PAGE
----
One of the most inclusive budgets in recent times: Ramesh Swaminathan, CFO, Lupin Limited
Ramesh Swaminathan March 1, 2016
The budget presented by the Finance Minister is a well-balanced one given the way the global economy has been over the last one year. The good part is that the FM has chosen to maintain the fiscal deficit at 3.5 per cent. This has to be one of the most inclusive budgets in recent times, given the government's tilt towards stepping up on developing rural infrastructure and providing impetus to India's rural economy.
This year's union budget also has some measures for the pharmaceutical sector such as encouraging innovation in the industry with a 10 per cent rate of tax on income from worldwide exploitation of patents developed and registered in India by a resident. In addition, service tax on services provided by Biotechnology Industry Research Assistance Council (BIRAC) approved biotechnology incubators to incubates being exempted will provide an impetus to start-up biotech enterprises and new units, as this exemption could have a direct impact of 14 per cent on the bottom-line of such enterprises.
Having said that, the deduction for expenditures on scientific research (R&D) being cut from 200 per cent to 150 per cent beginning in April '17 and eventually phasing out from 2020 will have a negative impact on the Indian Pharmaceutical Industry. The duty drawback schemes have also been widened and deepened to include more products and countries which would be a positive for export-oriented pharmaceutical companies.
Service tax credit can now be distributed to outsourced manufacturers, i.e., to LLM and P2P manufacturers. This would result in lesser burn-out of service tax at the time of distribution, going forward.
Interest rates have been standardised at 15 per cent p.a., w.e.f. 1 April 2016, a move away from the variable rates presently applicable (between 18 per cent and 30 per cent). This would provide relief to assessees as a potential tax liability on an interpretation matter could actually result in a huge interest burden.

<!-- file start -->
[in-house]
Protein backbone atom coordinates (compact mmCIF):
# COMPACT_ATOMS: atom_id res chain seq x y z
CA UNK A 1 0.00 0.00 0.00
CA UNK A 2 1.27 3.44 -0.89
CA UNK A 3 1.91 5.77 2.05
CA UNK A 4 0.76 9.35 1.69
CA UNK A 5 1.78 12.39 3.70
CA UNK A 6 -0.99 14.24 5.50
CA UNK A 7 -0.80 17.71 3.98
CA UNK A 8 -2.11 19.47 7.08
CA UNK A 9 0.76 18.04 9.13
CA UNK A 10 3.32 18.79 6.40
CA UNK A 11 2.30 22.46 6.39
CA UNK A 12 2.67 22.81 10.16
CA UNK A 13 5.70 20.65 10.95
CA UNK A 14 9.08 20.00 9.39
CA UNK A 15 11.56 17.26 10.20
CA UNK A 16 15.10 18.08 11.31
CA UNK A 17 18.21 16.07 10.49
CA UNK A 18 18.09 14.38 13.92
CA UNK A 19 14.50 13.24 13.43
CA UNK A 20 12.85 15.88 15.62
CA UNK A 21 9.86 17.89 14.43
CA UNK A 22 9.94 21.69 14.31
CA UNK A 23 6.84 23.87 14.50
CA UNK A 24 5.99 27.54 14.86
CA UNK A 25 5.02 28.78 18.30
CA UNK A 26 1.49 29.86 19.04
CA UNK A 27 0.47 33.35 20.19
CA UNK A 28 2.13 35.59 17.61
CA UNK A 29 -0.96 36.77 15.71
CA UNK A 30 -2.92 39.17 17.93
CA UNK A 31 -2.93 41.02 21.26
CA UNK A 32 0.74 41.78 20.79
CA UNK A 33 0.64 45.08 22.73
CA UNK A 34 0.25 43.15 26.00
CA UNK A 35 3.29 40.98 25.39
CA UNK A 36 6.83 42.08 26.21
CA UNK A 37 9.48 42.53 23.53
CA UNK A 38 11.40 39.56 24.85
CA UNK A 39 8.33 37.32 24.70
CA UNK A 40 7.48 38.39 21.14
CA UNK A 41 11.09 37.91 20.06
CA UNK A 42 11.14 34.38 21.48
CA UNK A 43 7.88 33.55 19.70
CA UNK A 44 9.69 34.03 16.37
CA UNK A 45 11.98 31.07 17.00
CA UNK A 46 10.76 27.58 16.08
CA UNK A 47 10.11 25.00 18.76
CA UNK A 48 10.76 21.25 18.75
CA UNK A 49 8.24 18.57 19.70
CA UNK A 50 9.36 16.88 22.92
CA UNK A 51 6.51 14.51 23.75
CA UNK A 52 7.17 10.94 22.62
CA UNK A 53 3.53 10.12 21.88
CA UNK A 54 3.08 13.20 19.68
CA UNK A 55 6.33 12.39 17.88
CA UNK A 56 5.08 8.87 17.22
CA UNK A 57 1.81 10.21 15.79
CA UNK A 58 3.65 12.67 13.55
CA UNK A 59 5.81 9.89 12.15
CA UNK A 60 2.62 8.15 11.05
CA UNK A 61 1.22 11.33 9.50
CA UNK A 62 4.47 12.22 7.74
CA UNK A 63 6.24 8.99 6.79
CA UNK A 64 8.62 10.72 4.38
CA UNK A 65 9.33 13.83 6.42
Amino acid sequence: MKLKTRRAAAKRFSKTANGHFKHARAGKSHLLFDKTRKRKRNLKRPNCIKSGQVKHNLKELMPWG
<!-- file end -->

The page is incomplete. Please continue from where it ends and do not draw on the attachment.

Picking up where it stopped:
A clause has been inserted (w.e.f. 1 March 2016) restricting the quantum of rebate to the value of such goods sold in India. Due to this change, the Central Excise rebate which is presently being claimed on export of goods may get restricted on high margin export consignments.
Even though the budget has increased healthcare spends with announcements such as the health protection scheme, which will provide health cover up to Rs 1 lakh per family, and ensuring quality health services to a larger populace which may entail increased demand for pharmaceutical products and ancillary medical equipment.
The proposed 'National Dialysis Services Programme' is a good initiative which would decrease the financial impact of prolonged and expensive treatment for dialysis patients. In addition to that, the proposal to open 3,000 stores for generic drugs is a step in the right direction for creating accessibility to affordable medicines, however demand for branded products could be impacted due to this. Having said that, the budget, as has been the case in the past 5 years needs to do more when it comes to making healthcare and medicines accessible.
The budget must focus on incentivizing the creation of requisite healthcare and medical infrastructure; it must incentivize research and development, encourage pharmaceutical manufacturing and exports from the sector. Also, last but not the least the implementation of the GST bill will give a big push to increasing ease of business across sectors.